Cranial cruciate ligament rupture is a very common condition affecting dogs of all ages and breeds and occasionally cats.
The cranial cruciate ligament is located inside the knee joint and is one of four ligaments stabilising the knee joint. An intact cranial cruciate ligament is necessary to prevent forward and backward sliding of the femur on the tibia bone.
Tearing of the cruciate ligament can be caused by a sudden traumatic event or it can be a more gradual degeneration of the ligament called a partial cruciate ligament rupture.
Complete tears of the ligament usually result in non-weightbearing on the limb. Partial tears usually cause a milder lameness. Once the ligament is torn or degraded it never repairs itself.
Without an intact cruciate ligament the knee is unstable. Wear between the bones and menisci becomes abnormal. This causes pain and inflammation and the joint begins to develop arthritis and loss of function occurs.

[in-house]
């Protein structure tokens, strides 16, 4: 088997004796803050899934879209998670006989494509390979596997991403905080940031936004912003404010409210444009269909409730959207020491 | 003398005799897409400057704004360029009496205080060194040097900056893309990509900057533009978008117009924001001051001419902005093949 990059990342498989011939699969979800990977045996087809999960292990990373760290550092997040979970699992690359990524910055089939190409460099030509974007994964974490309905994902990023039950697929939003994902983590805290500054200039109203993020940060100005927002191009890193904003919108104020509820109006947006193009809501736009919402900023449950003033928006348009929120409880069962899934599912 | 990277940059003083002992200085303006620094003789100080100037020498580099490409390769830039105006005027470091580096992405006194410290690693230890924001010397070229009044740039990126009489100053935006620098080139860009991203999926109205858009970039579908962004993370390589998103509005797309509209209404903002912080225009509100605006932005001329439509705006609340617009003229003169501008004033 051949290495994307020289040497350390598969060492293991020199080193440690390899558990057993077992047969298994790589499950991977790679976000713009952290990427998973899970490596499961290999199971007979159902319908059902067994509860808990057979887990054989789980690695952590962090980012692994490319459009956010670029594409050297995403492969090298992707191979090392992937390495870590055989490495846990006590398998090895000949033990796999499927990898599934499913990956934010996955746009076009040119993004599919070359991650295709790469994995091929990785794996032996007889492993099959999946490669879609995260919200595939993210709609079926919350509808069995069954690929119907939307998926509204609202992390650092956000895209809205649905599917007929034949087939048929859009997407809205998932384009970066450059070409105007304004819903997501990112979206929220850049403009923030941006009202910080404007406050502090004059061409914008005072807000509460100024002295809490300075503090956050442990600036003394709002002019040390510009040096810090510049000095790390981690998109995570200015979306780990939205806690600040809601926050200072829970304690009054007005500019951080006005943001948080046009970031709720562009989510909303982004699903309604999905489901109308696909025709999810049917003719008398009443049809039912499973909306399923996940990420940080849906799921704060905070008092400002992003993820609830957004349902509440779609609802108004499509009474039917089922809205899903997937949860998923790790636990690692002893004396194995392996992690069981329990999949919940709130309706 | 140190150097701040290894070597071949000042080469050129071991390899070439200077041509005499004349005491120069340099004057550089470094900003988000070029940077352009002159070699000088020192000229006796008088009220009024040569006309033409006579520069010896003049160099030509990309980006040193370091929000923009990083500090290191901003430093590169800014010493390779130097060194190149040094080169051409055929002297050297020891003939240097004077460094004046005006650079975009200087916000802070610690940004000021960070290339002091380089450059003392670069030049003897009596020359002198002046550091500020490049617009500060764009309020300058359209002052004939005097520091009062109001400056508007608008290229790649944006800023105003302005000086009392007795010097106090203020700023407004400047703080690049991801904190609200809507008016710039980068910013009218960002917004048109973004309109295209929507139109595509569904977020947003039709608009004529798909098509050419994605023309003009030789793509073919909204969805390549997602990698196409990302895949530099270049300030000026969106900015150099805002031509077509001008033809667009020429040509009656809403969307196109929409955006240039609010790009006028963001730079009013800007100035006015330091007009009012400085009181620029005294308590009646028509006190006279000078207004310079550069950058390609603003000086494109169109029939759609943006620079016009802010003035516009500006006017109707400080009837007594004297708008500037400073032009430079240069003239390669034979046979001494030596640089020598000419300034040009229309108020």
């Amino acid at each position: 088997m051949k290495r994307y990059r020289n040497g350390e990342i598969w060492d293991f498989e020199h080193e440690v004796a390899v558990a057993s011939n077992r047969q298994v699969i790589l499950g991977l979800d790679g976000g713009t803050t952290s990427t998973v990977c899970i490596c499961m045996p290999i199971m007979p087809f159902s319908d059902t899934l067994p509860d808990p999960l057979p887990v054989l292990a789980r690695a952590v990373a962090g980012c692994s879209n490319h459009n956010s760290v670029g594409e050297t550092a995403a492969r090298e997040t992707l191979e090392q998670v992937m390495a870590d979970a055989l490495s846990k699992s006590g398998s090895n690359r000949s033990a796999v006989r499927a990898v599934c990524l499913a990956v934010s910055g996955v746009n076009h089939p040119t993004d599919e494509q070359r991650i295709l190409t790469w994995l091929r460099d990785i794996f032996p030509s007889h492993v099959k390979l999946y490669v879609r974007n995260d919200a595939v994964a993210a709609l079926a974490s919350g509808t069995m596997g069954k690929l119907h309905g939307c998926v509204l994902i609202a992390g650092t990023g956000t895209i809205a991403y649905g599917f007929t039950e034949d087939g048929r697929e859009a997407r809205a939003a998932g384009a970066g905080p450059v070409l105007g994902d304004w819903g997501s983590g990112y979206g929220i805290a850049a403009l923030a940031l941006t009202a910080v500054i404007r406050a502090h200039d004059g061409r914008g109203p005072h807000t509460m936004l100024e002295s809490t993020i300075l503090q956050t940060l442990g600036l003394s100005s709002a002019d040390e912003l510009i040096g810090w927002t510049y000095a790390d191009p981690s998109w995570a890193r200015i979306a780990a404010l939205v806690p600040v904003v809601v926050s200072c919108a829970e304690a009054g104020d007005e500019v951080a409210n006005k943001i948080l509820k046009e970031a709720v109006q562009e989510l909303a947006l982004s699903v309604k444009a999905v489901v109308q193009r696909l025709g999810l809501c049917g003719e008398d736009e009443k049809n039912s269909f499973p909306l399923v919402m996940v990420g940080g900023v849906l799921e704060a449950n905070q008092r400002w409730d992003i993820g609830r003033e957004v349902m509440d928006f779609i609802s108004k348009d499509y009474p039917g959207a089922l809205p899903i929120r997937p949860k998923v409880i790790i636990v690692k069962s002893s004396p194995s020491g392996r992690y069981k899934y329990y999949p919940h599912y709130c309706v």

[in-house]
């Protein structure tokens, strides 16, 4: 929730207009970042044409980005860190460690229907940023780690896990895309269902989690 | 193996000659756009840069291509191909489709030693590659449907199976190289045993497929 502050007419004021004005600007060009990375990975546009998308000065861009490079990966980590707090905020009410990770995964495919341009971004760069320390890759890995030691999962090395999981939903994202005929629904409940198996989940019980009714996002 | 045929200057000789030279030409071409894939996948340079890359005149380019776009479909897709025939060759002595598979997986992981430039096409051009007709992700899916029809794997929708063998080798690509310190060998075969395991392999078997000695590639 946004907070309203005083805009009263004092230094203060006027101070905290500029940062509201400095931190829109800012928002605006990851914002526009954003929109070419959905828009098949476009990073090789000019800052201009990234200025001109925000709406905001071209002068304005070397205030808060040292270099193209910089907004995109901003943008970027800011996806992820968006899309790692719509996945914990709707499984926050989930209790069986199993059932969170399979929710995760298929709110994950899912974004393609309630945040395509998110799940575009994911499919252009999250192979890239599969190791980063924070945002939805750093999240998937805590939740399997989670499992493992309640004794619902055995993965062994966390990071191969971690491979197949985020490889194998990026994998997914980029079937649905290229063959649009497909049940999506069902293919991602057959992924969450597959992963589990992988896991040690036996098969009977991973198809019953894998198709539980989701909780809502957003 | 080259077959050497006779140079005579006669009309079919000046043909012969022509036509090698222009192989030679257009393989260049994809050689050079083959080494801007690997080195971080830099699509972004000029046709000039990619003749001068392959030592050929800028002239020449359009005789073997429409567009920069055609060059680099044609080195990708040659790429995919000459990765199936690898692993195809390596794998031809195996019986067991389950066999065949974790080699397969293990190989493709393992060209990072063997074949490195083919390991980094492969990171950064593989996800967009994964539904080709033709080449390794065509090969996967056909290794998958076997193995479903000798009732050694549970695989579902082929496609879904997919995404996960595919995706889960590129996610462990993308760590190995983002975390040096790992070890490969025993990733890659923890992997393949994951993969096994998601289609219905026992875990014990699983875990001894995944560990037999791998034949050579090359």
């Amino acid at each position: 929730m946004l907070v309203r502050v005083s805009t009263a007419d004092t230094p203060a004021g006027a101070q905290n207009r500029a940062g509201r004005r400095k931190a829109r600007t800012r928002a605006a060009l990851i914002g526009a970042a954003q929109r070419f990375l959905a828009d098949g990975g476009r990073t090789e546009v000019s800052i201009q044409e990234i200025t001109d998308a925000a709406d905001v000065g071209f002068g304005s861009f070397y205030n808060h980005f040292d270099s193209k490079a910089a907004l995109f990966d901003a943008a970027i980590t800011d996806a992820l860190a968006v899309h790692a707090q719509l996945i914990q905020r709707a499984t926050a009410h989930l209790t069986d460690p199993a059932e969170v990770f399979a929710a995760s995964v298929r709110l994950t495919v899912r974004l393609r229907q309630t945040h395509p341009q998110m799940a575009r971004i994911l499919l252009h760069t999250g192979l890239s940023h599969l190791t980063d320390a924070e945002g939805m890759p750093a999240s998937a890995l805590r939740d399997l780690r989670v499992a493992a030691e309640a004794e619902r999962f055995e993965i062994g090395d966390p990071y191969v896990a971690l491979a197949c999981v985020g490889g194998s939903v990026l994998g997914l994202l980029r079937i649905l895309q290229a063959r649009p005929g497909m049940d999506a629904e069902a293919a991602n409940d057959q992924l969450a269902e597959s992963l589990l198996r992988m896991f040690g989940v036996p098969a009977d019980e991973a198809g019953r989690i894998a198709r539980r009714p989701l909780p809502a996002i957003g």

Several surgical methods exist for stabilizing the knee with a cruciate ligament rupture. We perform both techniques at our hospital.
Lateral suture technique
This traditional surgical technique has been performed for many years.
A very strong synthetic suture is implanted just outside the joint capsule which mimics the action of the cruciate ligament in keeping the knee stable.
This technique has very good results in small to medium dogs and often has good results in larger dogs, however the TTA technique is superior for large and active dogs.
TTA or Tibial Tuberosity Advancement
The TTA technique stabilises the knee by changing the biomechanics of the knee joint. This is achieved by making an osteotomy (bone cut) just behind the tibial tuberosity. This tuberosity is then moved forward to achieve a perpendicular relationship between the tibial plateau (the top of the shin bone) and the patellar tendon.The advanced tuberosity is secured using titanium implants. This restructure and redistributrion of forces acting on the knee joint provides stability without the need for an intact cruciate ligament. The osteotomy usually heals in 8 to 12 weeks.
The majority of dogs having a TTA achieves a normal to near normal limb function.